On the Other Side of Pain

The pain that I speak about is about being alone, while speaking on any women oriented subject. Women’s groups go silent if a controversial issue is raised. Some come forward to say that they are in the group for relaxation and entertainment, and horrible things do not happen to everybody. Why talk about it, or post disturbing stuff?

It is living in denial, but silence is a choice that women across the world have exercised. They cannot be denied that choice either, even if it harmed their own interest. The #MeToo movement felt like ejection from the cloud, and being thrown out on the other side.

It is a singularly unique experience, as I see the futility of speaking up. Words without action do not mean anything. Words are meant to inspire action. What have I been doing so far? Playing around with words and poem meters, seeking approval from self-proclaimed experts and hailing myself as creative? The only purpose that writing serves is to be an outlet, but I failed miserably, if I have not been able to influence or inspire a single person.

The next thought that strikes is – Do I have to pat my own ego with superlative ideas of being influential? Why can’t I live a humdrum life with my daily routine, and some ‘creative satisfaction’ on the side? It will lessen the pain, even if I die a nameless and obscure death?

I find myself on the ‘other side of the cloud’, probably in process of entering another one – the pain of obscurity.


Reena’s Exploration Challenge #Week 8

8 thoughts on “On the Other Side of Pain

  1. This post leaves me thoughtful. I’ve skirted the edge of the #Me too movement. Most of the post I have read recently have either been from women with first world angst jumping on the bandwagon to complain about sexist remarks, or from smug men who want to get in on the act by proudly proclaiming their guilt (“I have looked lewdly at women passing by, I have made sexist jokes, I have displayed sexist behaviour”), while serious crimes are being freely committed against women throughout the world, every day, while humanity looks on. I don’t care if a man wolf-whistles at me in the street (not that it’s likely these days 🙂 ), I just want the real suffering to stop.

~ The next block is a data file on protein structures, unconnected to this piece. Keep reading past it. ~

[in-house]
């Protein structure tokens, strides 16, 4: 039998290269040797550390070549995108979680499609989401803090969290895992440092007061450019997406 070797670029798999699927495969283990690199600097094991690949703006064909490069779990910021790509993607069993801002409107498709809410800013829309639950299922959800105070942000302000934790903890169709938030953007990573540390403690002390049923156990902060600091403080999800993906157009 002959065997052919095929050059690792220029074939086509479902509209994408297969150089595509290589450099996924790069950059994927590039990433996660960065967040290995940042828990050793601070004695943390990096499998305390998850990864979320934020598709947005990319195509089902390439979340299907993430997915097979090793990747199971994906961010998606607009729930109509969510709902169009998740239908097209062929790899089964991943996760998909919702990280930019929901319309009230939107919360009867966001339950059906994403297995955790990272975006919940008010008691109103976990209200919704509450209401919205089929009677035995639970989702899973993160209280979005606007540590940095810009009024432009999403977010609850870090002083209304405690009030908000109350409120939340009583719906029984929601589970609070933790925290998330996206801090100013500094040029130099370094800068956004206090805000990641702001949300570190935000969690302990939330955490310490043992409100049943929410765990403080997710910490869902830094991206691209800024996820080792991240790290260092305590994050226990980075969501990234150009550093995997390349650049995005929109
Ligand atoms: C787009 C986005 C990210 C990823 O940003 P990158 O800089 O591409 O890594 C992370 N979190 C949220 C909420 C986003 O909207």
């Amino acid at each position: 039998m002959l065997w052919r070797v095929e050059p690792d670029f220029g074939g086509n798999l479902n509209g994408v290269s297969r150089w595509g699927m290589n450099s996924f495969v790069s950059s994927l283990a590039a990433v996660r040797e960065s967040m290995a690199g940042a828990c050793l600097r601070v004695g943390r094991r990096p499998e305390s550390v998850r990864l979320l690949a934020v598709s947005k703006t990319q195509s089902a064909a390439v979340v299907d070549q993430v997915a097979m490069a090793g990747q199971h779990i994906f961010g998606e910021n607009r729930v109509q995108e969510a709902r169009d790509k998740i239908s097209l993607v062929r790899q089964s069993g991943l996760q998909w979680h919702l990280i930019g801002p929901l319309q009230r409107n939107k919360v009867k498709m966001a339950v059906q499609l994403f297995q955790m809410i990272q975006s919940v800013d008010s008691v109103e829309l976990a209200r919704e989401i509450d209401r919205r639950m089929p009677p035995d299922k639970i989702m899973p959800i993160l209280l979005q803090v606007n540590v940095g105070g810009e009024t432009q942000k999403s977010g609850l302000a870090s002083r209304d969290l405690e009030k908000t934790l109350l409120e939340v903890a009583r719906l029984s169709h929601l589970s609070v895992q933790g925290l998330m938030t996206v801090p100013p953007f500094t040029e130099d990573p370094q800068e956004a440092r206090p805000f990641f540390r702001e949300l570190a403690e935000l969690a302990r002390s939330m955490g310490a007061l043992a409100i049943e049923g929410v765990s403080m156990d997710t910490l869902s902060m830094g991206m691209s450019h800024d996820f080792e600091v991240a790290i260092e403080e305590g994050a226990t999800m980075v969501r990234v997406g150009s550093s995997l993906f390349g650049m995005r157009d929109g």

I could have joined the movement; spoken up about the constant acts of rape and beatings I suffered in my teens, but I chose not to, not because I can’t speak of these things – that isn’t a problem for me – but because I fear that particular movement may be counter-productive. Too many people are joining in for the wrong reasons. Also, I want to put across a message of survival and recovery. I want us to gain the respect of men. We will not be attacked if we are respected.
    However, I maintain that words are powerful; used well, they have the ability to change people’s opinions, preconceptions and behaviour. Please don’t ever doubt it.

    Liked by 2 people

    1. Well said, Jane. Those that join a cause for their own benefit and not for the benefit of all involved weaken the impact. You pointed out the perfect intent for what’s happened and what’s happening and that is we want to be respected.

      Liked by 2 people

      1. We need to teach our sons and daughters true values, that they may respect themselves and others. In countries where women are the most down-trodden, they’re showing a brave fighting spirit, but it’s hard to defeat the patriarchy, and dangerous to try. Having said that, many men in those countries have respect for women.

        Liked by 2 people

      1. I’ve done my share of mindless chattering. Now I try to make the words into art. I believe that the right words at the right time can change lives.
        Sometimes it only takes a single sentence. I know of a man who had been in the grip of addiction for many years. One day, an old school friend walked past him in the street, as he sat, blearily begging for money. The friend glanced his way, said “Oh, so you’re still doing that…” and walked on.
        Those few words shocked the addict so much that he went into recovery. He now travels around giving talks to schools and colleges.

        Liked by 1 person

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